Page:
When Good Things Fail: A Rundown Of Major Studios Shut Down By Electronic Arts

Electronic Arts

With all the buzz lately following the announcement that Visceral Games would close down, many fans began to wonder if this is a trend. This isn’t even close to the first game studio to be shut down by Electronic Arts, and probably won’t be the last. The thing is, everything has an expiration date, even if it breaks some gamer’s hearts. On that note, here is a list of all the beloved studios that EA has closed over the years, with a brief history of each, in order from when they ended.

Bullfrog Productions

Players may remember the masters of the strategy game from the late 80’s/early 90’s. Bullfrog Productions was behind great titles like Populous, Theme Park, and one of THE BEST cyberpunk games – Syndicate. EA took over the studio, led by Peter Molyneux, back in 1995 and then released games like Theme Hospital and Dungeon Keeper.

Unfortunately, Bullfrog Productions did not live up to Electronic Arts expectations after a not so great job on Dungeon Keeper 2. They asked the studio to do better on the next sequel, but ultimately cancelled the project altogether and what was left of Bullfrog merged into EA UK, completely dissolving in 2001.

EA


Westwood Studios

Another great in the strategy realm of games, Westwood Studios helped to launch many core real-time strategy mechanics with Dune 2. Eventually the company completely rocked the strategy world with the Command & Conquer franchise and a legend was born.

EA decided to buy them out in 1998, but after Westwood failed to impress them with Earth & Beyond and Command & Conquer: Renegade, Electronic Arts decided to close the doors on both Westwood and their sister developer, Burst Studios in 2003.


Origin Systems

Formerly a big name in PC gaming, Origin Systems was behind some of the greatest series’ ever. The studio was behind the Ultima games and the Wing Commander franchise, so it made sense that EA would want a piece of that. They bought Origin Systems in 1992 and at first, things kept on going just as they always had.

The studio gained more staff, new Wing Commander and Ultima games, and even created the cult classic BioForge. It seemed as if everything was going great, until Electronic Arts decided to cancel all of Origin Systems’ projects and limited them to only maintaining and creating new online Ultima games. The studio was closed completely by 2004.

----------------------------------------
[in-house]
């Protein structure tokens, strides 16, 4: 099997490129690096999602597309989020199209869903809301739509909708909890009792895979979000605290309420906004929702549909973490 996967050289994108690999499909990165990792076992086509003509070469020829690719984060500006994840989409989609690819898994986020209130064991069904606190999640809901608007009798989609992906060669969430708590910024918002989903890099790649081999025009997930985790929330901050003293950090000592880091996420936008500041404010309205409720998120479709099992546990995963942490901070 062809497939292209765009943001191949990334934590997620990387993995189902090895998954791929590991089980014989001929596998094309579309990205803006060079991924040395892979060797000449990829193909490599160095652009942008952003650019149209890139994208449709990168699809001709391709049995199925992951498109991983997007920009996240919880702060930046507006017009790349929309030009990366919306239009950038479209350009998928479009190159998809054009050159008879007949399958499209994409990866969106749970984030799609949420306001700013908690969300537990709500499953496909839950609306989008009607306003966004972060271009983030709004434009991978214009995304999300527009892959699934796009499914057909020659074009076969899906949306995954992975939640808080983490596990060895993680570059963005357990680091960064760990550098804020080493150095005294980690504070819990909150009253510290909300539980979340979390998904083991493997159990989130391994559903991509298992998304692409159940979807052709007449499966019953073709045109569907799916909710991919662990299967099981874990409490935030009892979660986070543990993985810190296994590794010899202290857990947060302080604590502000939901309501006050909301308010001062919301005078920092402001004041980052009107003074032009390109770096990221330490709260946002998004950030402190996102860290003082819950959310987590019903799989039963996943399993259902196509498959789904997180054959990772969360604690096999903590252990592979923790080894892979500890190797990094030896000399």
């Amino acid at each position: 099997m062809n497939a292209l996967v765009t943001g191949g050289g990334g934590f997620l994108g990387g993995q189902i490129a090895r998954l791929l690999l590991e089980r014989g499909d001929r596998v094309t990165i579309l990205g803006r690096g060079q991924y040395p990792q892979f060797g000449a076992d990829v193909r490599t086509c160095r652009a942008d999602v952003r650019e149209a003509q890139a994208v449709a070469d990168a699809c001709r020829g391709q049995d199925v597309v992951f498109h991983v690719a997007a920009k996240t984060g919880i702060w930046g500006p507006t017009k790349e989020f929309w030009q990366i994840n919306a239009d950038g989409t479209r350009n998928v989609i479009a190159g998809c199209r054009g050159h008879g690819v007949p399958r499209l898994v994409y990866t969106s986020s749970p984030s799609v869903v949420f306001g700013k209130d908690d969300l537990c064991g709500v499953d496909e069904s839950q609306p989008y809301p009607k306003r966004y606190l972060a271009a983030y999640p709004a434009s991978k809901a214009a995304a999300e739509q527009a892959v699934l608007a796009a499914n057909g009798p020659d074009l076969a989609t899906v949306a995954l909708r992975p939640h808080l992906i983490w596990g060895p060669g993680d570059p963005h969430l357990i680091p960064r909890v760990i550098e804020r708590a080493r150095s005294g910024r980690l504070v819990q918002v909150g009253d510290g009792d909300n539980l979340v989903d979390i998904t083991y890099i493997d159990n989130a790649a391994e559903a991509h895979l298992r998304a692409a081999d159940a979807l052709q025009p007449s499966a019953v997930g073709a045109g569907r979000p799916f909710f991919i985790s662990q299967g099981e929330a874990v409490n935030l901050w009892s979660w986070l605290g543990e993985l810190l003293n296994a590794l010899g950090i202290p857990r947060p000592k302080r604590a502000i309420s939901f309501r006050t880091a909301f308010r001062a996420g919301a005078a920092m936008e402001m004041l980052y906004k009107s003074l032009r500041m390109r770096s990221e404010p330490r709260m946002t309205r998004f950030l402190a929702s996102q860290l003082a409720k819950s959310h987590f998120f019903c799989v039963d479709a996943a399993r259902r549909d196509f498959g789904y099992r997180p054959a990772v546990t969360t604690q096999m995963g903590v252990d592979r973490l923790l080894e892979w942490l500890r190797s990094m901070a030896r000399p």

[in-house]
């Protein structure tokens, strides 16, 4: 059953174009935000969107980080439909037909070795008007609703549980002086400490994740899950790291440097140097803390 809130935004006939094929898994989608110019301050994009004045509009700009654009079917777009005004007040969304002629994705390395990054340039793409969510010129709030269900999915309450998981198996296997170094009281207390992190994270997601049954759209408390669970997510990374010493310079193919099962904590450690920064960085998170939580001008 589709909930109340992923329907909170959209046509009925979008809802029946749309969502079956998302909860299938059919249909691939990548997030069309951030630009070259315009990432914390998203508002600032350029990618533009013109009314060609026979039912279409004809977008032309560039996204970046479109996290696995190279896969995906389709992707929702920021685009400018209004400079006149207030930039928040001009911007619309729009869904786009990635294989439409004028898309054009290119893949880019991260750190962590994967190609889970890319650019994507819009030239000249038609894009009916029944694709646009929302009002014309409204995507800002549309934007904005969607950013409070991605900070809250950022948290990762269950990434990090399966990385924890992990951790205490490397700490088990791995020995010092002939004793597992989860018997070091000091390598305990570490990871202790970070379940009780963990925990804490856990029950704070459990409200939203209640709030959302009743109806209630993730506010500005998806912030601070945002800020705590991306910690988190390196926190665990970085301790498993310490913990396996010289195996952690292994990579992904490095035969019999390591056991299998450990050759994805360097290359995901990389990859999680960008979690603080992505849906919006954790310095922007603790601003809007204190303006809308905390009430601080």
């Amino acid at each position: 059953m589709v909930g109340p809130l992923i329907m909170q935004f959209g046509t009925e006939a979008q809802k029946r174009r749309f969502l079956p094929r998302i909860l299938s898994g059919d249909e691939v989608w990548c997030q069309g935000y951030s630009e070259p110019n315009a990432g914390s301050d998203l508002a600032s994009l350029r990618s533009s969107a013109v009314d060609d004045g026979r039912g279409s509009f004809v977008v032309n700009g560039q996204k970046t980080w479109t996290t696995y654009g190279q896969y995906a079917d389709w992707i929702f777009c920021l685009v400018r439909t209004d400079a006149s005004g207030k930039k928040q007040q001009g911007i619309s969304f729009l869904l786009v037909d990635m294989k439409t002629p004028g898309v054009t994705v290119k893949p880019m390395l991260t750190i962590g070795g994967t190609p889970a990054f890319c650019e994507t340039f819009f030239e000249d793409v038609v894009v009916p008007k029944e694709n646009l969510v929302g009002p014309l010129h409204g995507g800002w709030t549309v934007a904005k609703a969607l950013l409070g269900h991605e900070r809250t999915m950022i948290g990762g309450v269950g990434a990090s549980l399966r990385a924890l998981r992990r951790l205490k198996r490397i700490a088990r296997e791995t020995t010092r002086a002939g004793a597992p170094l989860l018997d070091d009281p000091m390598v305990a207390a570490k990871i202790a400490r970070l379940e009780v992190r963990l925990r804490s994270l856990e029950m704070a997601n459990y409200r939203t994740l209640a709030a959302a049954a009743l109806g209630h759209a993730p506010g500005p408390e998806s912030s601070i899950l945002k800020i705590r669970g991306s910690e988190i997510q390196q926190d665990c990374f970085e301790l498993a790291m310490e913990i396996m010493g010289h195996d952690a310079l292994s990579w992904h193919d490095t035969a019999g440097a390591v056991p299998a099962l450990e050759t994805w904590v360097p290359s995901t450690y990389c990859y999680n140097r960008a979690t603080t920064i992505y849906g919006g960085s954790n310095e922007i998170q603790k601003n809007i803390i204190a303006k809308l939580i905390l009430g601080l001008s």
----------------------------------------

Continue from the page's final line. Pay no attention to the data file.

Pandemic Studios

EA bought out the parent company of both BioWare and Pandemic Studios, VG Holding Corp, in 2008 for a whopping $860 million. We all know that BioWare continues to flourish under the wings of Electronic Arts, but Pandemic was not so lucky. Lasting less than 2 years, Pandemic came to an end in 2009.

The thing is, the games that were created after Electronic Arts took control, were not the greatest (*cough* Lord of the Rings: Conquest *cough*) despite Pandemic’s previous success. Many fans were saddened by the closure even though DICE took over the Star Wars Battlefront series, some say it will never be as great again.


Black Box Games

Most fans know that Black Box Games is famous for their work on the Need for Speed series. After being purchased by EA in 2002, the studio went on to deliver some awesome stuff like the Need for Speed: Underground games, but they really stepped it up by creating the best skateboarding series, Skate.

Unfortunately the studio was faced with restructuring from EA that ultimately led to their demise. After Electronic Arts moved the studio over to digital formats, like free-to-play and social, they changed the studio’s name to Quicklime Games before just closing it down altogether in 2013.


DreamWorks Interactive/ Danger Close Games